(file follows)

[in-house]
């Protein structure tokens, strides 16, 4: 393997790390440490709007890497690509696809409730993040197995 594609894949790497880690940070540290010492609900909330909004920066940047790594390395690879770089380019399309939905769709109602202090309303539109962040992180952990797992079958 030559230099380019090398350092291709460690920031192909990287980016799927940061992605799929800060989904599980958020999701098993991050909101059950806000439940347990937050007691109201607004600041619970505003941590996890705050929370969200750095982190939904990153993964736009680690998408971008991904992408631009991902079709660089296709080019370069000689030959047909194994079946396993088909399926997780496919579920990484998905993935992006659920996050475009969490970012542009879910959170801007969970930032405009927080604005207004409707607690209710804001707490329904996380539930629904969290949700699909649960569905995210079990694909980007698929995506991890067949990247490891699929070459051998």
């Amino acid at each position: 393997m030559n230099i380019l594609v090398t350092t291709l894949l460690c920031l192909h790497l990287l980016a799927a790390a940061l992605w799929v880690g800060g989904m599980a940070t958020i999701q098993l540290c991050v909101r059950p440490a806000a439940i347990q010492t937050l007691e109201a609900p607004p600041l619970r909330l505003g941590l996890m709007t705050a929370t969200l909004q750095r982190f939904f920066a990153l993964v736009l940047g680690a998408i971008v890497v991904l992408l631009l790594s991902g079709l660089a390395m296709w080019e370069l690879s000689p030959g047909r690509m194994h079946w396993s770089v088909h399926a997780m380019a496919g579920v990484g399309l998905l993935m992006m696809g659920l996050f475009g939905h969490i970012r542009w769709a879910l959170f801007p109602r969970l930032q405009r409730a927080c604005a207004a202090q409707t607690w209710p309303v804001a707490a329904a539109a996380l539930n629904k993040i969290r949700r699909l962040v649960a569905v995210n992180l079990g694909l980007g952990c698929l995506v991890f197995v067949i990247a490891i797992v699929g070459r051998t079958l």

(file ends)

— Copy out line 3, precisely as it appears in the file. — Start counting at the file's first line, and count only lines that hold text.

């Amino acid at each position: 393997m030559n230099i380019l594609v090398t350092t291709l894949l460690c920031l192909h790497l990287l980016a799927a790390a940061l992605w799929v880690g800060g989904m599980a940070t958020i999701q098993l540290c991050v909101r059950p440490a806000a439940i347990q010492t937050l007691e109201a609900p607004p600041l619970r909330l505003g941590l996890m709007t705050a929370t969200l909004q750095r982190f939904f920066a990153l993964v736009l940047g680690a998408i971008v890497v991904l992408l631009l790594s991902g079709l660089a390395m296709w080019e370069l690879s000689p030959g047909r690509m194994h079946w396993s770089v088909h399926a997780m380019a496919g579920v990484g399309l998905l993935m992006m696809g659920l996050f475009g939905h969490i970012r542009w769709a879910l959170f801007p109602r969970l930032q405009r409730a927080c604005a207004a202090q409707t607690w209710p309303v804001a707490a329904a539109a996380l539930n629904k993040i969290r949700r699909l962040v649960a569905v995210n992180l079990g694909l980007g952990c698929l995506v991890f197995v067949i990247a490891i797992v699929g070459r051998t079958l």